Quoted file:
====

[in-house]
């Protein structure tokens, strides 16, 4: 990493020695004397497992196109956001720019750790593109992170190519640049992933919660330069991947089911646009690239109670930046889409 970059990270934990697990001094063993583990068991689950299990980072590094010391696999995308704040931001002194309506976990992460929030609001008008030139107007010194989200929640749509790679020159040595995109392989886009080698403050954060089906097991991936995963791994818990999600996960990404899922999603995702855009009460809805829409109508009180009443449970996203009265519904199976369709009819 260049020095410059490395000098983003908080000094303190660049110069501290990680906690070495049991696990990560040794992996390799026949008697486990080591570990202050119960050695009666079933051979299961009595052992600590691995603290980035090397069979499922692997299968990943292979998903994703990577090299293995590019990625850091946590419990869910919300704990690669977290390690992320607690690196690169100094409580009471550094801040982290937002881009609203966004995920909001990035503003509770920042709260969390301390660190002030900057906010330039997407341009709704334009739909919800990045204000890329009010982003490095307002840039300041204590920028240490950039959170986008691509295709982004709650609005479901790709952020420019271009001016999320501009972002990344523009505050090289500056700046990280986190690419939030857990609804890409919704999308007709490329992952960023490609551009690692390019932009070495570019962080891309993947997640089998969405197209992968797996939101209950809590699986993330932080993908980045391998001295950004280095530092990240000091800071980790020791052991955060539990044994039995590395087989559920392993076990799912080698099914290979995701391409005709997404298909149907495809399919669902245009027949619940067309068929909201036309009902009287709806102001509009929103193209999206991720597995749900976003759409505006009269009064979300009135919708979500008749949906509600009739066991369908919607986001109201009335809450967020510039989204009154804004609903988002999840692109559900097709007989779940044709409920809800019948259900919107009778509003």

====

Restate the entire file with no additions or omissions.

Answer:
[in-house]
């Protein structure tokens, strides 16, 4: 990493020695004397497992196109956001720019750790593109992170190519640049992933919660330069991947089911646009690239109670930046889409 970059990270934990697990001094063993583990068991689950299990980072590094010391696999995308704040931001002194309506976990992460929030609001008008030139107007010194989200929640749509790679020159040595995109392989886009080698403050954060089906097991991936995963791994818990999600996960990404899922999603995702855009009460809805829409109508009180009443449970996203009265519904199976369709009819 260049020095410059490395000098983003908080000094303190660049110069501290990680906690070495049991696990990560040794992996390799026949008697486990080591570990202050119960050695009666079933051979299961009595052992600590691995603290980035090397069979499922692997299968990943292979998903994703990577090299293995590019990625850091946590419990869910919300704990690669977290390690992320607690690196690169100094409580009471550094801040982290937002881009609203966004995920909001990035503003509770920042709260969390301390660190002030900057906010330039997407341009709704334009739909919800990045204000890329009010982003490095307002840039300041204590920028240490950039959170986008691509295709982004709650609005479901790709952020420019271009001016999320501009972002990344523009505050090289500056700046990280986190690419939030857990609804890409919704999308007709490329992952960023490609551009690692390019932009070495570019962080891309993947997640089998969405197209992968797996939101209950809590699986993330932080993908980045391998001295950004280095530092990240000091800071980790020791052991955060539990044994039995590395087989559920392993076990799912080698099914290979995701391409005709997404298909149907495809399919669902245009027949619940067309068929909201036309009902009287709806102001509009929103193209999206991720597995749900976003759409505006009269009064979300009135919708979500008749949906509600009739066991369908919607986001109201009335809450967020510039989204009154804004609903988002999840692109559900097709007989779940044709409920809800019948259900919107009778509003």